Clinical, microbiological, and immunological markers of gingival and periodontal disease induction and progression

David P Cappelli, The University of Texas School of Public Health


The potential impact of periodontal disease, a suspected risk factor for systemic diseases, presents challenges for health promotion and disease prevention strategies. This study examined clinical, microbiological, and immunological factors in a disease model to identify potential biomarkers that may be useful in predicting the onset and severity of both inflammatory and destructive periodontal disease. This project used an historical cohort design based on data obtained from 47 adult, female nonhuman primates followed over a 6-year period for 5 unique projects where the ligature-induced model of periodontitis was utilized. Standardization of protocols for sample collection allowed for comparison over time. Bleeding and pocket depth measures were selected as the dependent variables of relevance to humans based upon the literature and historical observations. Exposure variables included supragingival plaque, attachment level, total bacteria, black-pigmented bacteria, Gram-negative and Gram-positive bacteria, total IgG and IgA in crevicular fluid, specific IgG antibody in both crevicular fluid and serum, and IgG antibody to four select pathogenic microorganisms. Three approaches were used to analyze the data from this study. The first approach tested for differences in the means of the response variables within the group and among longitudinal observations within the group at each time point. The second approach examined the relationship among the clinical, microbiological, and immunological variables using correlation coefficients and stratified analyses. Multivariable models using GEE for repeated measures were produced as a predictive description of the induction and progression of gingivitis and periodontal disease. The multivariable models for bleeding (gingivitis) include supragingival plaque, total bacteria and total IgG while the second also contains supragingival plaque, Gram-positive bacteria, and total IgG. Two multivariable models emerged for periodontal disease. One multivariable model contains plaque, total bacteria, total IgG and attachment level. The second model includes black-pigmented bacteria, total bacteria, antibody to Campylobacter rectus, and attachment level. Utilization of the nonhuman primate model to prospectively examine causal hypotheses can provide a focus for human research on the mechanisms of progression from health to gingivitis to periodontitis. Ultimately, causal theories can guide strategies to prevent disease initiation and reduce disease severity.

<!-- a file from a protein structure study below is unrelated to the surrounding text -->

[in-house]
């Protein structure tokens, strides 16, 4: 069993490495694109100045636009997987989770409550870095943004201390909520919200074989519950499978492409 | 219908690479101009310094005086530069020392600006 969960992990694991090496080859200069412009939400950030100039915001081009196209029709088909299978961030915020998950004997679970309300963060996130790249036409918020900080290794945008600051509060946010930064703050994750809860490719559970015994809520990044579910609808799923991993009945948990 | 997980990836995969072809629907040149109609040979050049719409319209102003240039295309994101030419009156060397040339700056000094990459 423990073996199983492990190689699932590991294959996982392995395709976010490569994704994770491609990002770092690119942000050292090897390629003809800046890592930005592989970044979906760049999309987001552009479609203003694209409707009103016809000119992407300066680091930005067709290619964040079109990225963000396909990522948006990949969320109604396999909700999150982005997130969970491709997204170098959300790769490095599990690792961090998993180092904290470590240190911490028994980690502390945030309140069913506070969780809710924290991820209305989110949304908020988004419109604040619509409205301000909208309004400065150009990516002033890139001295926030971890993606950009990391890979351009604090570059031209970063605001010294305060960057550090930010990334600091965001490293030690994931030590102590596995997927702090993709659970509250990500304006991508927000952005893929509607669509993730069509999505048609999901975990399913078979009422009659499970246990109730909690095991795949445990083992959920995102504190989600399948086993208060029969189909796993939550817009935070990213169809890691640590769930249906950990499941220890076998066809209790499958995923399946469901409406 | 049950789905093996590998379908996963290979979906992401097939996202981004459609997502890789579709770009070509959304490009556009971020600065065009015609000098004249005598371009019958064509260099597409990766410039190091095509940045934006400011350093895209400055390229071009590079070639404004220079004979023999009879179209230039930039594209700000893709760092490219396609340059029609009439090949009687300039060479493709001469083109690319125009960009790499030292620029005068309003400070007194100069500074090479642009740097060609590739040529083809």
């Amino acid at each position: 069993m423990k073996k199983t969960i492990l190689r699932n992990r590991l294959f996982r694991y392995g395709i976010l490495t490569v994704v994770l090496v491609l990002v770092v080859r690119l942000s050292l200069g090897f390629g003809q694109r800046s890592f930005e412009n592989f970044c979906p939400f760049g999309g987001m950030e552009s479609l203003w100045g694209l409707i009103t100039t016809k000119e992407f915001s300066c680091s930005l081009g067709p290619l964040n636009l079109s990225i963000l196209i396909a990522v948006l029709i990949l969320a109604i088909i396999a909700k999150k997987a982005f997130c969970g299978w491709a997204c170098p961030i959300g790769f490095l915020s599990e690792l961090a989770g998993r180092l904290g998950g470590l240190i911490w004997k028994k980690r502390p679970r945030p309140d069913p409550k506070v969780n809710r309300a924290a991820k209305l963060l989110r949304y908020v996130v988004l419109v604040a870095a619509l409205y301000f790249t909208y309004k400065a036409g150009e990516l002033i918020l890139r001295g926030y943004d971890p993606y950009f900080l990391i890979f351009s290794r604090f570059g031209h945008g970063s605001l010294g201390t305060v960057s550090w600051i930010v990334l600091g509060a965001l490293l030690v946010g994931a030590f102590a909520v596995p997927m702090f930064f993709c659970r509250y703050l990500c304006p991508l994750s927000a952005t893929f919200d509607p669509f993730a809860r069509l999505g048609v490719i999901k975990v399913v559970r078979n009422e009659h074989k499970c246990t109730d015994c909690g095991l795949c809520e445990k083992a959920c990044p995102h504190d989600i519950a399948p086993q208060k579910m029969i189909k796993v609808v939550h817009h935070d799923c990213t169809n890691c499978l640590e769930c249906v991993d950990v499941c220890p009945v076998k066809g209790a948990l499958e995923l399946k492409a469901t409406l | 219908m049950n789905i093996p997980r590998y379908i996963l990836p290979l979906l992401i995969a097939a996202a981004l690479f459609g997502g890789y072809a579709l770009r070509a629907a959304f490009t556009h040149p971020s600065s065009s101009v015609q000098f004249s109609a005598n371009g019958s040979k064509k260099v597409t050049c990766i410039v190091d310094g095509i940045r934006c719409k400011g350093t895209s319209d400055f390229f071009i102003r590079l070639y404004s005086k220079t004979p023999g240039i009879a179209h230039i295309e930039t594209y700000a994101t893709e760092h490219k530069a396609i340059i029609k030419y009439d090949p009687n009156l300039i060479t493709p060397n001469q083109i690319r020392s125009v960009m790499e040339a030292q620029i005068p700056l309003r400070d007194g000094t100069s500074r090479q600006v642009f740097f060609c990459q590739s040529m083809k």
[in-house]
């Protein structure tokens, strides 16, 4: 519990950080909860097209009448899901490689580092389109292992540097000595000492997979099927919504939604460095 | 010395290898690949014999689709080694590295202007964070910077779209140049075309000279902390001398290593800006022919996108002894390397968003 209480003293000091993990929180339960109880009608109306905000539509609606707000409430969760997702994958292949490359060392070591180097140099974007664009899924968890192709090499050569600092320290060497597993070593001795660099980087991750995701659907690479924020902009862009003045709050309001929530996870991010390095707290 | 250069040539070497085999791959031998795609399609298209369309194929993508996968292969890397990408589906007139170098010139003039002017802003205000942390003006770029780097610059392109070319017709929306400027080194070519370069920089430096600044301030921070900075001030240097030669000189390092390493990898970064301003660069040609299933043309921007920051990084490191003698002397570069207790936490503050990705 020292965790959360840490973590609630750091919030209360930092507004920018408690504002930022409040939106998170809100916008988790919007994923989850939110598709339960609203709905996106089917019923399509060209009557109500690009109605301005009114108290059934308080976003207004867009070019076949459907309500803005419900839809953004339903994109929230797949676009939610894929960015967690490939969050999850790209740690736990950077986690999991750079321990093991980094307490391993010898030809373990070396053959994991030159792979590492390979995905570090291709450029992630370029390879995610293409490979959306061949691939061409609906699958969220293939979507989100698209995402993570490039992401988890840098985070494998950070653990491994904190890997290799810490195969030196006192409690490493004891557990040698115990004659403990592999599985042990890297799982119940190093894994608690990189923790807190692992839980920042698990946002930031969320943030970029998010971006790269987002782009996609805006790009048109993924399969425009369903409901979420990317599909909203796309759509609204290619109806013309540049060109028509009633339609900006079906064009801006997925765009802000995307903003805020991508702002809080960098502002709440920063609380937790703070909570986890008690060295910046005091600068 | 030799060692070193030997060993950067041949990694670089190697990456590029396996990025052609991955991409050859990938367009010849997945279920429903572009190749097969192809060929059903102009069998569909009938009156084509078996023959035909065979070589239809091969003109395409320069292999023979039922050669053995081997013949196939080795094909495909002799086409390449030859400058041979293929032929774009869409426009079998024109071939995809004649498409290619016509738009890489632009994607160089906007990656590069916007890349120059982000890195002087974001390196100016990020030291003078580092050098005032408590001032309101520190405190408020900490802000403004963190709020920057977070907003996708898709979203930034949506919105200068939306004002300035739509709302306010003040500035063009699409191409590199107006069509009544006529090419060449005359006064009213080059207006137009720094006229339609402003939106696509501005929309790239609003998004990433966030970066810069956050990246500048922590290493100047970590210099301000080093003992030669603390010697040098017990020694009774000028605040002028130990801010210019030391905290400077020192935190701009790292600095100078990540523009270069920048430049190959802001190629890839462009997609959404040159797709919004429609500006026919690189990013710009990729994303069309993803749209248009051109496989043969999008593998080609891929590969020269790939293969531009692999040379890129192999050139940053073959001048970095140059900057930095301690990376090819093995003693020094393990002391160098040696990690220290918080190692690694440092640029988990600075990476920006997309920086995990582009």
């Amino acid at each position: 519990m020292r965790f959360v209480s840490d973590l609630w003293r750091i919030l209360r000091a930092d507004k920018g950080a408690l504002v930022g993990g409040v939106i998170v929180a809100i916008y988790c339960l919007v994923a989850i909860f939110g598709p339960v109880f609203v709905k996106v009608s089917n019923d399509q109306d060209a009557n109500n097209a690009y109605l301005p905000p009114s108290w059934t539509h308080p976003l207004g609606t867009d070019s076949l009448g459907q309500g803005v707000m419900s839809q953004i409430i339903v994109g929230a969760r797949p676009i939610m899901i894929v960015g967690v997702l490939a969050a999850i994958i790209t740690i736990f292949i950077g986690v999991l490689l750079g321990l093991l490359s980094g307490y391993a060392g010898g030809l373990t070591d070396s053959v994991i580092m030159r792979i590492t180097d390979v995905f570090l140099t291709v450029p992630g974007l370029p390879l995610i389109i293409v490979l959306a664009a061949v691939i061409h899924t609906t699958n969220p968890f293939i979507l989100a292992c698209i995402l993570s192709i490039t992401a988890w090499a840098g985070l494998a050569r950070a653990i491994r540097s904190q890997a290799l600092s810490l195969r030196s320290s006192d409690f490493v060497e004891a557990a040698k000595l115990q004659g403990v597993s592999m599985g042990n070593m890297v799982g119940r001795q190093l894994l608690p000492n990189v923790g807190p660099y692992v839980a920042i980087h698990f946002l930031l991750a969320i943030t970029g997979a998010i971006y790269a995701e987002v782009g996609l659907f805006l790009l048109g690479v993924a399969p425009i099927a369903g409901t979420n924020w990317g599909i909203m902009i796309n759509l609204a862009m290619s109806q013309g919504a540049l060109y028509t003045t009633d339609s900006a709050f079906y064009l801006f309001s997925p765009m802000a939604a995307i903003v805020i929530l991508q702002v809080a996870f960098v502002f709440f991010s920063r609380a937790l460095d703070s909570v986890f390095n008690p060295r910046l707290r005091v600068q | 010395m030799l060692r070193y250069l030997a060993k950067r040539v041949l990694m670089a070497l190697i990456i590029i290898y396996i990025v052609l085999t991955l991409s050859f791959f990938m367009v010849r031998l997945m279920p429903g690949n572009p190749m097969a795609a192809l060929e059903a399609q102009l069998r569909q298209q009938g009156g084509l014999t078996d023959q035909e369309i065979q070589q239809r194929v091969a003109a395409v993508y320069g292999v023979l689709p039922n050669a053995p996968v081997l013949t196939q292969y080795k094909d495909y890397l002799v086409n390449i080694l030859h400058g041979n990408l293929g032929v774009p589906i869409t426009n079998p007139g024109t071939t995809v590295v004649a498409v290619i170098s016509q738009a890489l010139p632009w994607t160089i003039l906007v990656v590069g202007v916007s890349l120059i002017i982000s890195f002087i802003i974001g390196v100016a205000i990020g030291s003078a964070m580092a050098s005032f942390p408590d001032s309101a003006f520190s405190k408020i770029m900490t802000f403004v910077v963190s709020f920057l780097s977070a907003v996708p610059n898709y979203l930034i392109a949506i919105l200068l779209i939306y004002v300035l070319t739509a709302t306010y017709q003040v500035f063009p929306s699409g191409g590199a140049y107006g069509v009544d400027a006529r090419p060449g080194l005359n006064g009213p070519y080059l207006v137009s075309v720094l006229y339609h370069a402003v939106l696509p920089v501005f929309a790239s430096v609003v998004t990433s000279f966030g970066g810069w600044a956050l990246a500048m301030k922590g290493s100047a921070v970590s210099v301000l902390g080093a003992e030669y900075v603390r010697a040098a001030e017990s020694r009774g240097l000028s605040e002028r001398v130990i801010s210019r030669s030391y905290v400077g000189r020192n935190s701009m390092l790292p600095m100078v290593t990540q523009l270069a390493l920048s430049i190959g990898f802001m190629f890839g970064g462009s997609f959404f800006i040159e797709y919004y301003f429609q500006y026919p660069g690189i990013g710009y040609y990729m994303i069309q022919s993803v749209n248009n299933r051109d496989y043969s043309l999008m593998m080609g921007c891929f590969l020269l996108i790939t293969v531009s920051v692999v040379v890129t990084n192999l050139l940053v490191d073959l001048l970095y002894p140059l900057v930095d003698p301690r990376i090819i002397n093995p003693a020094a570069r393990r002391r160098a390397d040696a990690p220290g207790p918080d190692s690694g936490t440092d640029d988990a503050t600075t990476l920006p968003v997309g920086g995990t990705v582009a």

Subject Area

Public health|Dental care

Recommended Citation

Cappelli, David P, "Clinical, microbiological, and immunological markers of gingival and periodontal disease induction and progression" (2002). Texas Medical Center Dissertations (via ProQuest). AAI3146399.